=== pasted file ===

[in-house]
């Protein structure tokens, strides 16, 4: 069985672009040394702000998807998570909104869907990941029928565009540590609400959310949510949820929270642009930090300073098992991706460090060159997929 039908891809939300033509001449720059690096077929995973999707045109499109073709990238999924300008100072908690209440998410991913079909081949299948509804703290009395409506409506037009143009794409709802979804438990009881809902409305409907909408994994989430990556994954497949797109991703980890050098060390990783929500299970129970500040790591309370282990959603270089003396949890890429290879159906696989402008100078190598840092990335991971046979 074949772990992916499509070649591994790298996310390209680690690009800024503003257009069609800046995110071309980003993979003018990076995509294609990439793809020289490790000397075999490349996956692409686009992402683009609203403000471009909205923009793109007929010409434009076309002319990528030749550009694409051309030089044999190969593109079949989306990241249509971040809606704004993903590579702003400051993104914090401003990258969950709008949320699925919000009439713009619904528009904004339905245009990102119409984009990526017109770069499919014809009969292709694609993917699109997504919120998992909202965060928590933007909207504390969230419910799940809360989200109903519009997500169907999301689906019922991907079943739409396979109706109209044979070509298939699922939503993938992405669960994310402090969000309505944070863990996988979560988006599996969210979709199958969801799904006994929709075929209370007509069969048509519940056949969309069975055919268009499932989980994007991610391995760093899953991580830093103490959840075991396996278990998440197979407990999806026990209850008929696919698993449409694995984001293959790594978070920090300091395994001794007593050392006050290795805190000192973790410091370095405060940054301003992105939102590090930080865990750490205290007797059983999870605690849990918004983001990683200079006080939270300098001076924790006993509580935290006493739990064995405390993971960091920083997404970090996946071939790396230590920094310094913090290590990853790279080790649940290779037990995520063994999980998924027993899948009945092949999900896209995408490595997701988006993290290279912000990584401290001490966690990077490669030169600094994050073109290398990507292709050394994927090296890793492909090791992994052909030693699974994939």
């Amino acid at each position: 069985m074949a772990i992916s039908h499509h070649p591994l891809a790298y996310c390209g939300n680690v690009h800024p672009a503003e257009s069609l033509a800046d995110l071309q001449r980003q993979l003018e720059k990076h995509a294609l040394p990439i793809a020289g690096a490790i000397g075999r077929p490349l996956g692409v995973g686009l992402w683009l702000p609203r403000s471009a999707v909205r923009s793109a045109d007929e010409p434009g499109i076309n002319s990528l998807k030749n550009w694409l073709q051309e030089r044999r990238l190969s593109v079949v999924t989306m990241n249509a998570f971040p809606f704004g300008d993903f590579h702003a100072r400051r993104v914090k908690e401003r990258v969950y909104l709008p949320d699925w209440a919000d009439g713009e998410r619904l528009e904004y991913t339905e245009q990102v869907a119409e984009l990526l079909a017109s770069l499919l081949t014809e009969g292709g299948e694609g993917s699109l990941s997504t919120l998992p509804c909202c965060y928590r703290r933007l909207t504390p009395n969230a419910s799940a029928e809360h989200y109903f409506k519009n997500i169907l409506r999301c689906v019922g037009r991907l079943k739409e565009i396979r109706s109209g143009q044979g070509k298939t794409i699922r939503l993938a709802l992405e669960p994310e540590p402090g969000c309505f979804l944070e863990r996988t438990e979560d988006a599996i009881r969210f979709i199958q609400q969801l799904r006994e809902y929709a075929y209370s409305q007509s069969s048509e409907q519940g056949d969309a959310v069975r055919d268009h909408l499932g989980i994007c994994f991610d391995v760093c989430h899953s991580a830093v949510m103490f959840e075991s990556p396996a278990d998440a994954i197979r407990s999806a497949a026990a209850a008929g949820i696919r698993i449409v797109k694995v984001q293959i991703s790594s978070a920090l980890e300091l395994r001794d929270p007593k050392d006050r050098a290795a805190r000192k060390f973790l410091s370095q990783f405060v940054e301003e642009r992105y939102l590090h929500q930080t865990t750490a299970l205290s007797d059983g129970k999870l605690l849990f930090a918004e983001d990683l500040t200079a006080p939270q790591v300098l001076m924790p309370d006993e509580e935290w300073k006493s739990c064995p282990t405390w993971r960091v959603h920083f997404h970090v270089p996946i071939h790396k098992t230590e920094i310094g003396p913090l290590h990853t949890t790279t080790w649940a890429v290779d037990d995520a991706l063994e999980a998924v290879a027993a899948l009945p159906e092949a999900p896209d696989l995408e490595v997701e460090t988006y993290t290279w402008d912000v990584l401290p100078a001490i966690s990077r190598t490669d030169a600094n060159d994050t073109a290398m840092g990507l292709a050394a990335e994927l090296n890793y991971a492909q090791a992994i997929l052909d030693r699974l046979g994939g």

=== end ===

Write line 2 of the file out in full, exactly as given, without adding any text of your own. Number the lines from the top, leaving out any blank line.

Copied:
């Protein structure tokens, strides 16, 4: 069985672009040394702000998807998570909104869907990941029928565009540590609400959310949510949820929270642009930090300073098992991706460090060159997929 039908891809939300033509001449720059690096077929995973999707045109499109073709990238999924300008100072908690209440998410991913079909081949299948509804703290009395409506409506037009143009794409709802979804438990009881809902409305409907909408994994989430990556994954497949797109991703980890050098060390990783929500299970129970500040790591309370282990959603270089003396949890890429290879159906696989402008100078190598840092990335991971046979 074949772990992916499509070649591994790298996310390209680690690009800024503003257009069609800046995110071309980003993979003018990076995509294609990439793809020289490790000397075999490349996956692409686009992402683009609203403000471009909205923009793109007929010409434009076309002319990528030749550009694409051309030089044999190969593109079949989306990241249509971040809606704004993903590579702003400051993104914090401003990258969950709008949320699925919000009439713009619904528009904004339905245009990102119409984009990526017109770069499919014809009969292709694609993917699109997504919120998992909202965060928590933007909207504390969230419910799940809360989200109903519009997500169907999301689906019922991907079943739409396979109706109209044979070509298939699922939503993938992405669960994310402090969000309505944070863990996988979560988006599996969210979709199958969801799904006994929709075929209370007509069969048509519940056949969309069975055919268009499932989980994007991610391995760093899953991580830093103490959840075991396996278990998440197979407990999806026990209850008929696919698993449409694995984001293959790594978070920090300091395994001794007593050392006050290795805190000192973790410091370095405060940054301003992105939102590090930080865990750490205290007797059983999870605690849990918004983001990683200079006080939270300098001076924790006993509580935290006493739990064995405390993971960091920083997404970090996946071939790396230590920094310094913090290590990853790279080790649940290779037990995520063994999980998924027993899948009945092949999900896209995408490595997701988006993290290279912000990584401290001490966690990077490669030169600094994050073109290398990507292709050394994927090296890793492909090791992994052909030693699974994939």